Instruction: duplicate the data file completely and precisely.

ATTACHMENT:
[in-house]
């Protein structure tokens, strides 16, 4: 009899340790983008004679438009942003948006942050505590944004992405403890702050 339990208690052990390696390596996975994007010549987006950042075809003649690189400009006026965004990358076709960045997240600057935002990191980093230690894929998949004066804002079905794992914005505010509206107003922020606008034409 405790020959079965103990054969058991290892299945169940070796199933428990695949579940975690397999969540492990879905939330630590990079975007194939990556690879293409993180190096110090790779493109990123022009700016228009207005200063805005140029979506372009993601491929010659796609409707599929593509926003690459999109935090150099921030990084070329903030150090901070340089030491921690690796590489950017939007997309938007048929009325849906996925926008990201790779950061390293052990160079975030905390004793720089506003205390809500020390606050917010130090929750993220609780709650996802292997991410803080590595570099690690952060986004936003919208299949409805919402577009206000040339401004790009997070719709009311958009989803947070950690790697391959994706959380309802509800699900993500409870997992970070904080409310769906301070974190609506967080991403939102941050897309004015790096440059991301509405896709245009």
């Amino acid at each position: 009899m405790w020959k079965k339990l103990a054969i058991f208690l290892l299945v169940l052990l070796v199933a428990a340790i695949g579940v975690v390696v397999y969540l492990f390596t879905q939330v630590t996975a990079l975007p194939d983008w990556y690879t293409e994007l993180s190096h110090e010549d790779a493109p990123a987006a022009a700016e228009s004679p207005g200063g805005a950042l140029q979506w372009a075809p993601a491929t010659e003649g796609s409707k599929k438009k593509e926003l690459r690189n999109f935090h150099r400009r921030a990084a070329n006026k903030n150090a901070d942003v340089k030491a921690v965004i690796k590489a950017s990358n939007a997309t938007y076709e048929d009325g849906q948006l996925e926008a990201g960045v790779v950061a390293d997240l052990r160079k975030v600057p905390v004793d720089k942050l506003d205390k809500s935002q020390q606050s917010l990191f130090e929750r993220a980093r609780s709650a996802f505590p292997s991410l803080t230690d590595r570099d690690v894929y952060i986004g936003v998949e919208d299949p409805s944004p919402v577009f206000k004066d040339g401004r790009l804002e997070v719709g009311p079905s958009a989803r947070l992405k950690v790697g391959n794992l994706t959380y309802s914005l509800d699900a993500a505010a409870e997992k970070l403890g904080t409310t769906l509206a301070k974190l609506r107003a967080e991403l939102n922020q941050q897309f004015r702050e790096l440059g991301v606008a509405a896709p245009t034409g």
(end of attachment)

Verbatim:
[in-house]
């Protein structure tokens, strides 16, 4: 009899340790983008004679438009942003948006942050505590944004992405403890702050 339990208690052990390696390596996975994007010549987006950042075809003649690189400009006026965004990358076709960045997240600057935002990191980093230690894929998949004066804002079905794992914005505010509206107003922020606008034409 405790020959079965103990054969058991290892299945169940070796199933428990695949579940975690397999969540492990879905939330630590990079975007194939990556690879293409993180190096110090790779493109990123022009700016228009207005200063805005140029979506372009993601491929010659796609409707599929593509926003690459999109935090150099921030990084070329903030150090901070340089030491921690690796590489950017939007997309938007048929009325849906996925926008990201790779950061390293052990160079975030905390004793720089506003205390809500020390606050917010130090929750993220609780709650996802292997991410803080590595570099690690952060986004936003919208299949409805919402577009206000040339401004790009997070719709009311958009989803947070950690790697391959994706959380309802509800699900993500409870997992970070904080409310769906301070974190609506967080991403939102941050897309004015790096440059991301509405896709245009």
């Amino acid at each position: 009899m405790w020959k079965k339990l103990a054969i058991f208690l290892l299945v169940l052990l070796v199933a428990a340790i695949g579940v975690v390696v397999y969540l492990f390596t879905q939330v630590t996975a990079l975007p194939d983008w990556y690879t293409e994007l993180s190096h110090e010549d790779a493109p990123a987006a022009a700016e228009s004679p207005g200063g805005a950042l140029q979506w372009a075809p993601a491929t010659e003649g796609s409707k599929k438009k593509e926003l690459r690189n999109f935090h150099r400009r921030a990084a070329n006026k903030n150090a901070d942003v340089k030491a921690v965004i690796k590489a950017s990358n939007a997309t938007y076709e048929d009325g849906q948006l996925e926008a990201g960045v790779v950061a390293d997240l052990r160079k975030v600057p905390v004793d720089k942050l506003d205390k809500s935002q020390q606050s917010l990191f130090e929750r993220a980093r609780s709650a996802f505590p292997s991410l803080t230690d590595r570099d690690v894929y952060i986004g936003v998949e919208d299949p409805s944004p919402v577009f206000k004066d040339g401004r790009l804002e997070v719709g009311p079905s958009a989803r947070l992405k950690v790697g391959n794992l994706t959380y309802s914005l509800d699900a993500a505010a409870e997992k970070l403890g904080t409310t769906l509206a301070k974190l609506r107003a967080e991403l939102n922020q941050q897309f004015r702050e790096l440059g991301v606008a509405a896709p245009t034409g």